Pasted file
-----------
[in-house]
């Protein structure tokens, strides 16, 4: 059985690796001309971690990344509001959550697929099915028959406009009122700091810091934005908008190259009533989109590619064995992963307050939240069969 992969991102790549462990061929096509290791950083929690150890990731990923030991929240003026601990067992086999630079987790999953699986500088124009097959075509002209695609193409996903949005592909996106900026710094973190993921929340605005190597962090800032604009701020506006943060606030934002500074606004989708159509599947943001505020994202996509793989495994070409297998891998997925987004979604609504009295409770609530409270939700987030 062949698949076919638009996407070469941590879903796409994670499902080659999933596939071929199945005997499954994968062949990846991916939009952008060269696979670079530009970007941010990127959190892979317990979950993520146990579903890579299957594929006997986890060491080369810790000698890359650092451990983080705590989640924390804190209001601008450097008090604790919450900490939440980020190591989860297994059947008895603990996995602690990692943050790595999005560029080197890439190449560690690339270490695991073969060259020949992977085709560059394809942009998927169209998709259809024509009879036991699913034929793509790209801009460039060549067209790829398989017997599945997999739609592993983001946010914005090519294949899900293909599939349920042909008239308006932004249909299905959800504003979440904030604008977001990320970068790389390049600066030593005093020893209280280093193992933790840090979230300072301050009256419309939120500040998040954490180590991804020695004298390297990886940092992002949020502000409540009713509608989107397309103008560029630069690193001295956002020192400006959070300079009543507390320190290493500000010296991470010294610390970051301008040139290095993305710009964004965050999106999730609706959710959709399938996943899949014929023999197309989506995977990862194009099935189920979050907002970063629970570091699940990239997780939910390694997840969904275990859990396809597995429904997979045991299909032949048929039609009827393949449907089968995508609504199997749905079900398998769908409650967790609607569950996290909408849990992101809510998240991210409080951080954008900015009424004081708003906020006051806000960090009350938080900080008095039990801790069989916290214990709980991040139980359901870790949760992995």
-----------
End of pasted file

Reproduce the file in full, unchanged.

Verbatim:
[in-house]
């Protein structure tokens, strides 16, 4: 059985690796001309971690990344509001959550697929099915028959406009009122700091810091934005908008190259009533989109590619064995992963307050939240069969 992969991102790549462990061929096509290791950083929690150890990731990923030991929240003026601990067992086999630079987790999953699986500088124009097959075509002209695609193409996903949005592909996106900026710094973190993921929340605005190597962090800032604009701020506006943060606030934002500074606004989708159509599947943001505020994202996509793989495994070409297998891998997925987004979604609504009295409770609530409270939700987030 062949698949076919638009996407070469941590879903796409994670499902080659999933596939071929199945005997499954994968062949990846991916939009952008060269696979670079530009970007941010990127959190892979317990979950993520146990579903890579299957594929006997986890060491080369810790000698890359650092451990983080705590989640924390804190209001601008450097008090604790919450900490939440980020190591989860297994059947008895603990996995602690990692943050790595999005560029080197890439190449560690690339270490695991073969060259020949992977085709560059394809942009998927169209998709259809024509009879036991699913034929793509790209801009460039060549067209790829398989017997599945997999739609592993983001946010914005090519294949899900293909599939349920042909008239308006932004249909299905959800504003979440904030604008977001990320970068790389390049600066030593005093020893209280280093193992933790840090979230300072301050009256419309939120500040998040954490180590991804020695004298390297990886940092992002949020502000409540009713509608989107397309103008560029630069690193001295956002020192400006959070300079009543507390320190290493500000010296991470010294610390970051301008040139290095993305710009964004965050999106999730609706959710959709399938996943899949014929023999197309989506995977990862194009099935189920979050907002970063629970570091699940990239997780939910390694997840969904275990859990396809597995429904997979045991299909032949048929039609009827393949449907089968995508609504199997749905079900398998769908409650967790609607569950996290909408849990992101809510998240991210409080951080954008900015009424004081708003906020006051806000960090009350938080900080008095039990801790069989916290214990709980991040139980359901870790949760992995």